Forex intervention and reserve management in Switzerland and Israel since the financial crisis: Comparison and policy lessons

Alex Cukierman 02 November 2018

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Switzerland and Israel are two small open economies whose central banks intervened in the forex market after the outbreak of the Global Crisis.1 In both countries there are periods of discretionary interventions in which the central bank intervenes without preannouncing or committing to such policy in advance. There are also periods of relatively ‘strong interventions’ in both countries, where the central bank commits to either maintain an exchange rate floor vis-à-vis the currency of a major trading partner (e.g. in Switzerland with the euro between 2011 and 2014), or to buy relatively large preannounced quantities of foreign exchange (forex) per period (e.g. in Israel between 2008 and 2009) (Wypolsz 2015, Cukierman 2016). Figures 1a and 1b, respectively, show the behaviour of the nominal and effective exchange rates in the two countries. The figures show that during the decade that started in 2006, the domestic currencies and the effective exchange rates of both countries were subject to similar trends of appreciation. Over the entire period this trend is somewhat stronger for the Swiss nominal exchange rate and virtually identical for the effective nominal exchange rates of both countries. The figures suggest that the period of large preannounced fixed Israeli interventions that started in March 2008 was preceded by unusually large appreciations in both the nominal and effective rates of exchange of the Shekel. Similarly, the September 2011 commitment by the Swiss National Bank (SNB) to prevent appreciation of the Swiss franc beyond 1.2 francs to one euro was preceded by relatively swift and large appreciations in both the nominal and effective exchange rates of the Swiss currency. 

Figure 1a Switzerland vs Israel, comparison of nominal exchange rates, January 2006=100.0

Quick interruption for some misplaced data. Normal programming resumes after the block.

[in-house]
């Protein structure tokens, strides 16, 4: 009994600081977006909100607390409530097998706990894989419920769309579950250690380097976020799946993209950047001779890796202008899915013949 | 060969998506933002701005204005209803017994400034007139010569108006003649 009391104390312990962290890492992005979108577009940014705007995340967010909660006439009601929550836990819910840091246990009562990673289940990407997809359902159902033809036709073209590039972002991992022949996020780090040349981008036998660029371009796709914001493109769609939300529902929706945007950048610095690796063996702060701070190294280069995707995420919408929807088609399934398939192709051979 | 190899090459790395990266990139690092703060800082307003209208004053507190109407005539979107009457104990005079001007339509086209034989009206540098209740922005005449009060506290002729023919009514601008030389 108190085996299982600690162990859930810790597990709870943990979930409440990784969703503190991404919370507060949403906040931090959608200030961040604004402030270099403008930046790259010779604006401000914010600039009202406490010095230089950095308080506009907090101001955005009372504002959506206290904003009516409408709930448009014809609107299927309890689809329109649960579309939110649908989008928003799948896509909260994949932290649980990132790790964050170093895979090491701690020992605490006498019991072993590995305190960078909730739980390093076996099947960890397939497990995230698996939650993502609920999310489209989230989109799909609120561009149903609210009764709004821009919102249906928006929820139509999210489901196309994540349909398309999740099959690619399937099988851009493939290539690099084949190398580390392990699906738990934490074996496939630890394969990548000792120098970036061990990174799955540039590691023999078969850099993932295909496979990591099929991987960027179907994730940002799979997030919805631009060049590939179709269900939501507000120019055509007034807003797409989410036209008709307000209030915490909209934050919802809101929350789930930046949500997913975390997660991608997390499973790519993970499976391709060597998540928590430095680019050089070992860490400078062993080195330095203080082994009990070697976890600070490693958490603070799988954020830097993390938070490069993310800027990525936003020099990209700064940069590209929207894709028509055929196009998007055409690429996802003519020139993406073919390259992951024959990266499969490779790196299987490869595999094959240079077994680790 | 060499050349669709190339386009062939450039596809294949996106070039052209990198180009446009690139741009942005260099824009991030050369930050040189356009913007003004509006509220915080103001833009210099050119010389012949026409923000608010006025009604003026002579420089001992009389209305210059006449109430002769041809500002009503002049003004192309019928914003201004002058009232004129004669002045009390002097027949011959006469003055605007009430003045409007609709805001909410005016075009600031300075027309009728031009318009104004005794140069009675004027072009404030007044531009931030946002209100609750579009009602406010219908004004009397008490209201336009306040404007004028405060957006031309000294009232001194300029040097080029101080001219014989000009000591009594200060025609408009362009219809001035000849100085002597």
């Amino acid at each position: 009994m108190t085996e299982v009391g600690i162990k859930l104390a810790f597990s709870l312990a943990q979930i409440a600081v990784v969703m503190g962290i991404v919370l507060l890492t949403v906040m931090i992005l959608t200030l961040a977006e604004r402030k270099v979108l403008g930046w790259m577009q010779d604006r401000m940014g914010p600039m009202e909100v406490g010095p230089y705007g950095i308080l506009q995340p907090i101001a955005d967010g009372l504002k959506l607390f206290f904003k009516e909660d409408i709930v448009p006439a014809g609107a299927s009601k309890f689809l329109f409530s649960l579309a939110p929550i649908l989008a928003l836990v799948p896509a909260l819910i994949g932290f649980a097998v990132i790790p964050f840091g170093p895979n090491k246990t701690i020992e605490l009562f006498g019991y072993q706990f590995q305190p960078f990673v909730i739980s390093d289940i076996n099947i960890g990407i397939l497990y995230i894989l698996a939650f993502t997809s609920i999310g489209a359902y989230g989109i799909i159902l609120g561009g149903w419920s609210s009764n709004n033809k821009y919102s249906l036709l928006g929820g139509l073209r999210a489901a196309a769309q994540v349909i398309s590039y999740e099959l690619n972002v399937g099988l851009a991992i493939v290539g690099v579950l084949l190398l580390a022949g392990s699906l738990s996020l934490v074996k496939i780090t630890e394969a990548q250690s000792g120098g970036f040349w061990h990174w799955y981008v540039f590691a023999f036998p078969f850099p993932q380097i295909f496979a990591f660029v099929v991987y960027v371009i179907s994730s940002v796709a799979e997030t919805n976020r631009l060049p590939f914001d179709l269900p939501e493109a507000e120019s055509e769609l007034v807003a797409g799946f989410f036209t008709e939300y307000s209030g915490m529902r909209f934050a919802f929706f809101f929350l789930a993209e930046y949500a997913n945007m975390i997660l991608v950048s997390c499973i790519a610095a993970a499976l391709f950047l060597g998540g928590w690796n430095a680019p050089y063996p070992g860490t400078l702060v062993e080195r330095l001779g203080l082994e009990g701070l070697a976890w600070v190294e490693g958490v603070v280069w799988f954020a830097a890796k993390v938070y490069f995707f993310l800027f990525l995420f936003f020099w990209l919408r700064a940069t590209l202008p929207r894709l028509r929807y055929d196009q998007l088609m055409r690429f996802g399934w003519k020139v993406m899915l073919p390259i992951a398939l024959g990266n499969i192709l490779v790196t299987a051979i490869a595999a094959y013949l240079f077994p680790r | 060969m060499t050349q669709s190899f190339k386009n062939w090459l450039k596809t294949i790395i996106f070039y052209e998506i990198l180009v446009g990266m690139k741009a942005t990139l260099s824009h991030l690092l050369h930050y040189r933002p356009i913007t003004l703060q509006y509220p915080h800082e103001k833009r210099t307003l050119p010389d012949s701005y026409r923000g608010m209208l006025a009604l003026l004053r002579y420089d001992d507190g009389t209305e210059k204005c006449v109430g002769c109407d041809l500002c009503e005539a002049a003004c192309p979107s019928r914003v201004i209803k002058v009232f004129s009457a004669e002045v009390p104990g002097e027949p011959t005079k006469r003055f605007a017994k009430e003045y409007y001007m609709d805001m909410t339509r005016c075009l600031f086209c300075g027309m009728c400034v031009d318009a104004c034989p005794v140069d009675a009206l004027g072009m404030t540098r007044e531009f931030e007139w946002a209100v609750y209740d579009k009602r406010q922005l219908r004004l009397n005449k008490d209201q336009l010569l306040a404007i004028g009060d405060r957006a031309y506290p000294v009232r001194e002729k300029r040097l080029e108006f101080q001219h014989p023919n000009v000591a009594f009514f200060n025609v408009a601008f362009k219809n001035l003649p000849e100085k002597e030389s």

Figure 1b Switzerland vs Israel, comparison of nominal effective exchange rates, January 2006=100.0 

Notes: The vertical red lines show the period of strong intervention by the Swiss National Bank.

When Israeli intervention was renewed in March 2008, its main objective was to raise Israel’s forex reserves that were deemed insufficient at the time in view of Israel’s forex obligations and its geopolitical situation. But, as those reserves grew rapidly during 2008 and 2009, it became apparent that the main, longer-term objective of intervention is the preservation of competitiveness in a world characterised by a shrinking volume of trade and extremely low interest rates. Maintenance of international competitiveness under similar world circumstances was the major motive for forex intervention by the SNB throughout the entire period.

Figure 2 presents the evolution of forex reserves in Switzerland and Israel as a share of GDP between 2006 and 2016. Examination of the changes in the GDP share of reserves over those two periods reveals that, in both Switzerland and Israel, this share roughly doubled between the beginning and the end of the relatively strong respective intervention periods.

Figure 2 Switzerland versus Israel, forex reserves as a share of GDP

Notes: The vertical blue lines show the period of the Bank of Israel’s strong quantitative intervention, and the vertical red lines show the period of the SNB commitment to an exchange rate floor on the EUR/CHF exchange rate.
Sources: Switzerland: St. Louis Federal Reserve and SNB Data Portal; Israel: BOI Statistics Portal

At the beginning of 2006 the Israeli GDP share of forex reserves was twice that of Switzerland. This pre-crisis difference was due to the particular geopolitical situation of Israel along with the fact that Switzerland is an important financial centre that (unlike Israel) does not need large amounts of forex reserves during normal times. As the global financial crisis entered its post-Lehman acute phase, the SNB reduced the policy rate to 0.25 during the last quarter of 2008 and started to engage in undisclosed amounts of forex intervention. 

Switzerland reached the vicinity of the zero lower bound by the end of 2008 (Figure 3) and, following the lead of the Fed, engaged in quantitative easing. Since the share of trade in Switzerland is substantially larger than that of the US, the bulk of those quantitative easing operations took the form of purchases of foreign exchange denominated assets that resulted in swift increases in forex reserves. As a consequence, and as shown in Figure 2, between the beginning of 2009 and the second quarter of 2010, the share of reserves to GDP increased from less than 10% to over 30%. The commitment to a floor during the strong intervention period led to a further doubling of the share of Swiss reserves. Largely undisclosed amounts of intervention since then had increased this share to the size of GDP by the end of 2016.        

Forex interventions and monetary policy: Switzerland versus Israel

There are two important differences between the Israeli and Swiss forex interventions and monetary policies: 

  • In the Israeli case, such interventions were sterilised whereas, from some point in time onwards, Swiss interventions were not sterilised at all.